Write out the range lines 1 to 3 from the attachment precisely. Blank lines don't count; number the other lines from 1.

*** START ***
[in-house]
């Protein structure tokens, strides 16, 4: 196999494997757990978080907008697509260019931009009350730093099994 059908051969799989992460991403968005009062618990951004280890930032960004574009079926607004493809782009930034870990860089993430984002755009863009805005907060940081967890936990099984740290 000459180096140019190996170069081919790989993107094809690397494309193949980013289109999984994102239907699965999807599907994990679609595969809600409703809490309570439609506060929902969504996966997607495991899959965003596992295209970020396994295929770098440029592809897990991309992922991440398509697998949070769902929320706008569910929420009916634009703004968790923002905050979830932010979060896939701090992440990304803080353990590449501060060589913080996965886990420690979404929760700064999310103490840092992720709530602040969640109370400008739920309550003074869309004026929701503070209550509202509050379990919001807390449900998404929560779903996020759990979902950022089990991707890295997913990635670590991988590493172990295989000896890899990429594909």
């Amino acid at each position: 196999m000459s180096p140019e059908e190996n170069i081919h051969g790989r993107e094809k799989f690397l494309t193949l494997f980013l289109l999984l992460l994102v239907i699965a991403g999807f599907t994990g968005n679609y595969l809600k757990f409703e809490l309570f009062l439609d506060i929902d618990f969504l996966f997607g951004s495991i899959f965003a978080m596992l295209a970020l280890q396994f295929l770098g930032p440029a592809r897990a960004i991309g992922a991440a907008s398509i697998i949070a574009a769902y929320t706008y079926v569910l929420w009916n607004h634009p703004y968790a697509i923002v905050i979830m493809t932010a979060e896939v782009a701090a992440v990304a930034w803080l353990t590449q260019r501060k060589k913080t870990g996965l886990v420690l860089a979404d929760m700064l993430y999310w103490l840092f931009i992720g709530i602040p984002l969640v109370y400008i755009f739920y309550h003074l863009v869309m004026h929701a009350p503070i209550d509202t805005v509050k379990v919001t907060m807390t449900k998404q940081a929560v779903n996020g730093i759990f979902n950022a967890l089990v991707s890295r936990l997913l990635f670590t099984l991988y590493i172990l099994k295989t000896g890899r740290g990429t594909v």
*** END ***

[in-house]
């Protein structure tokens, strides 16, 4: 196999494997757990978080907008697509260019931009009350730093099994 059908051969799989992460991403968005009062618990951004280890930032960004574009079926607004493809782009930034870990860089993430984002755009863009805005907060940081967890936990099984740290 000459180096140019190996170069081919790989993107094809690397494309193949980013289109999984994102239907699965999807599907994990679609595969809600409703809490309570439609506060929902969504996966997607495991899959965003596992295209970020396994295929770098440029592809897990991309992922991440398509697998949070769902929320706008569910929420009916634009703004968790923002905050979830932010979060896939701090992440990304803080353990590449501060060589913080996965886990420690979404929760700064999310103490840092992720709530602040969640109370400008739920309550003074869309004026929701503070209550509202509050379990919001807390449900998404929560779903996020759990979902950022089990991707890295997913990635670590991988590493172990295989000896890899990429594909």
């Amino acid at each position: 196999m000459s180096p140019e059908e190996n170069i081919h051969g790989r993107e094809k799989f690397l494309t193949l494997f980013l289109l999984l992460l994102v239907i699965a991403g999807f599907t994990g968005n679609y595969l809600k757990f409703e809490l309570f009062l439609d506060i929902d618990f969504l996966f997607g951004s495991i899959f965003a978080m596992l295209a970020l280890q396994f295929l770098g930032p440029a592809r897990a960004i991309g992922a991440a907008s398509i697998i949070a574009a769902y929320t706008y079926v569910l929420w009916n607004h634009p703004y968790a697509i923002v905050i979830m493809t932010a979060e896939v782009a701090a992440v990304a930034w803080l353990t590449q260019r501060k060589k913080t870990g996965l886990v420690l860089a979404d929760m700064l993430y999310w103490l840092f931009i992720g709530i602040p984002l969640v109370y400008i755009f739920y309550h003074l863009v869309m004026h929701a009350p503070i209550d509202t805005v509050k379990v919001t907060m807390t449900k998404q940081a929560v779903n996020g730093i759990f979902n950022a967890l089990v991707s890295r936990l997913l990635f670590t099984l991988y590493i172990l099994k295989t000896g890899r740290g990429t594909v």